Because of the diluted nature of the word “love” in English, we might find it difficult to obey Jesus’ command to love. We might protest: “I can’t decide whom I love and whom I don’t. How can I help feeling the way I do?” The first problem we run into, then, is defining love primarily as an emotion. We get into trouble when we think of “loving” as a more intense version of “liking.” We all fall victim to this line of thought sooner or later, usually for the first time in high school. “Well, I like her but I don’t love her.” Or perhaps, “I like this top but I love those shoes.” When we mistake “love” for “liking a lot” we remove nearly all of the weight of the word, as Jesus uses it. Indeed, the Gospel according to John tells us that God so loved the world that he sent his only begotten Son. If God only “liked the world a whole lot,” I don’t know where we’d be.
When we move past this high school version of love, we find the deeper territory that our last word for love – agape – exists in. Far from being a simple emotion, love opens the door to the whole universe of emotion. Because God loves each of us, we each have the ability to love in turn. Shutting the door to love means shutting the door to the entire emotional realm and replacing it with indifference and isolation. But God does not desire this for us. God desires us to open the door, the same door God opened when God sent the only begotten Son to this sin-soaked world.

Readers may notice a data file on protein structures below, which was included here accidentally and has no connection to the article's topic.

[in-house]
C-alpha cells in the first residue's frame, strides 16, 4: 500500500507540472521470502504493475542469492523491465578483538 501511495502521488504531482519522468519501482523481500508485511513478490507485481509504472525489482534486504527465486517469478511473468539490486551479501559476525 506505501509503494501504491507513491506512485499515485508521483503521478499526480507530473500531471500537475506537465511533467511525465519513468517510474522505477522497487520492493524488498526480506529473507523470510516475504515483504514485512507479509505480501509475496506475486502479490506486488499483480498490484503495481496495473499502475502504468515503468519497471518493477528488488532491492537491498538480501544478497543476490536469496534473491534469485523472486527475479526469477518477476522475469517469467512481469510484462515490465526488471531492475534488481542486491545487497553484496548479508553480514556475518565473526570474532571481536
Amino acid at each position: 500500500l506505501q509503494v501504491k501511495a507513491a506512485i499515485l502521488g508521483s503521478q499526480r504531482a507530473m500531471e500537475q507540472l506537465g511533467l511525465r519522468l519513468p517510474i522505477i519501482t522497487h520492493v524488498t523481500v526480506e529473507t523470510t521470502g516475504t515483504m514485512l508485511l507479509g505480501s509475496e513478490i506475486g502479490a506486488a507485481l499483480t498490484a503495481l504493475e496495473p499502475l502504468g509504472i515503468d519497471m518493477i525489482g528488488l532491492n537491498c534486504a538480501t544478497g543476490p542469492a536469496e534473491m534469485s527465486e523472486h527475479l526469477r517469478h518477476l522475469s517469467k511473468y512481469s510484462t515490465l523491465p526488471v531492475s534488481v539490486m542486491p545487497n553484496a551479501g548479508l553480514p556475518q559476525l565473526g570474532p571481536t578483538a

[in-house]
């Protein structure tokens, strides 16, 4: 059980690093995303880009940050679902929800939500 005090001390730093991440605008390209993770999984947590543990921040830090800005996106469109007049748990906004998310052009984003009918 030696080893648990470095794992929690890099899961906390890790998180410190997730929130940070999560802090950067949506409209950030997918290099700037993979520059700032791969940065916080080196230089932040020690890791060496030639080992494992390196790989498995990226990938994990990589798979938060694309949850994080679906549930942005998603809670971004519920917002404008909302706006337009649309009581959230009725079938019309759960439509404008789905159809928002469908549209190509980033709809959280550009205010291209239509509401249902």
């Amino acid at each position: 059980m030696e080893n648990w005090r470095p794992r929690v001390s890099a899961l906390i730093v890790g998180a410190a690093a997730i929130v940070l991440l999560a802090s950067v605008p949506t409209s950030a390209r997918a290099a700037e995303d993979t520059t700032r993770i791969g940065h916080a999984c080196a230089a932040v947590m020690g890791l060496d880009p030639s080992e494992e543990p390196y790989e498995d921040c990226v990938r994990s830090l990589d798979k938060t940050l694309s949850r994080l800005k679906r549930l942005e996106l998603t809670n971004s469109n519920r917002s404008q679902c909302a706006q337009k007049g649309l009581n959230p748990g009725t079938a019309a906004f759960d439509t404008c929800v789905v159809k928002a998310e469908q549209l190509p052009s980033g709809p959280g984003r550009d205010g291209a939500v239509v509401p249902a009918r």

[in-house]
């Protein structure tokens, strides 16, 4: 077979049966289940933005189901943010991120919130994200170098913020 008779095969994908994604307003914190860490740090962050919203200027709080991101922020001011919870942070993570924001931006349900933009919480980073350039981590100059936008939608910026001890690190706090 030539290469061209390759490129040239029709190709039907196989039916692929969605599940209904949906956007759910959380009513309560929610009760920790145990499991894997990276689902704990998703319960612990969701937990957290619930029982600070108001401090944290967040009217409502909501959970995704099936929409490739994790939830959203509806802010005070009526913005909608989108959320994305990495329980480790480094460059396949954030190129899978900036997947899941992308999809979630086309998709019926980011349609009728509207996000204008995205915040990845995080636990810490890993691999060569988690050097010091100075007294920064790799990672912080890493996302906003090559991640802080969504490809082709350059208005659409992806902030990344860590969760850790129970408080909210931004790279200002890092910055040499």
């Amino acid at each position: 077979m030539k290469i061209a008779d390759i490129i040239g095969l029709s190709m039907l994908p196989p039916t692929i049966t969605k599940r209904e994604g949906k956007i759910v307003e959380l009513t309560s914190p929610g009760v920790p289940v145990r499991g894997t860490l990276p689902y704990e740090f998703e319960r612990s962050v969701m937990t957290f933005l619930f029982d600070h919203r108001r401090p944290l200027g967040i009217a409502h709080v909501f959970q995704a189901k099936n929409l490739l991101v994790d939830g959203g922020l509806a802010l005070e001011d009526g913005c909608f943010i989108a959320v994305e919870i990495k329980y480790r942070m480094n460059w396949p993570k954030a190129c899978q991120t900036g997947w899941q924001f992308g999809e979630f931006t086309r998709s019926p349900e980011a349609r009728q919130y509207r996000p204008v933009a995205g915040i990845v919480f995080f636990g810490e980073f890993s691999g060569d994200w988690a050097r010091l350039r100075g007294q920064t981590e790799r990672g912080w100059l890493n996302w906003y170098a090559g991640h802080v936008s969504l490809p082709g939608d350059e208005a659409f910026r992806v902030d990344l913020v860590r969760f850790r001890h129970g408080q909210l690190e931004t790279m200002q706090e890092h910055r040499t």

When we love, we invest ourselves. We become vulnerable. We may be hurt. Or we may be filled with joy. The ability to love is the ability to look past yourself, to see the heart of God burning in the chest of another, reflecting the burning in your own heart. And to have that burning move you to trust, to connect, to sacrifice. This burning may or may not kindle affection within you – that is, the emotion of “liking a lot” – but you will be “loving” just the same.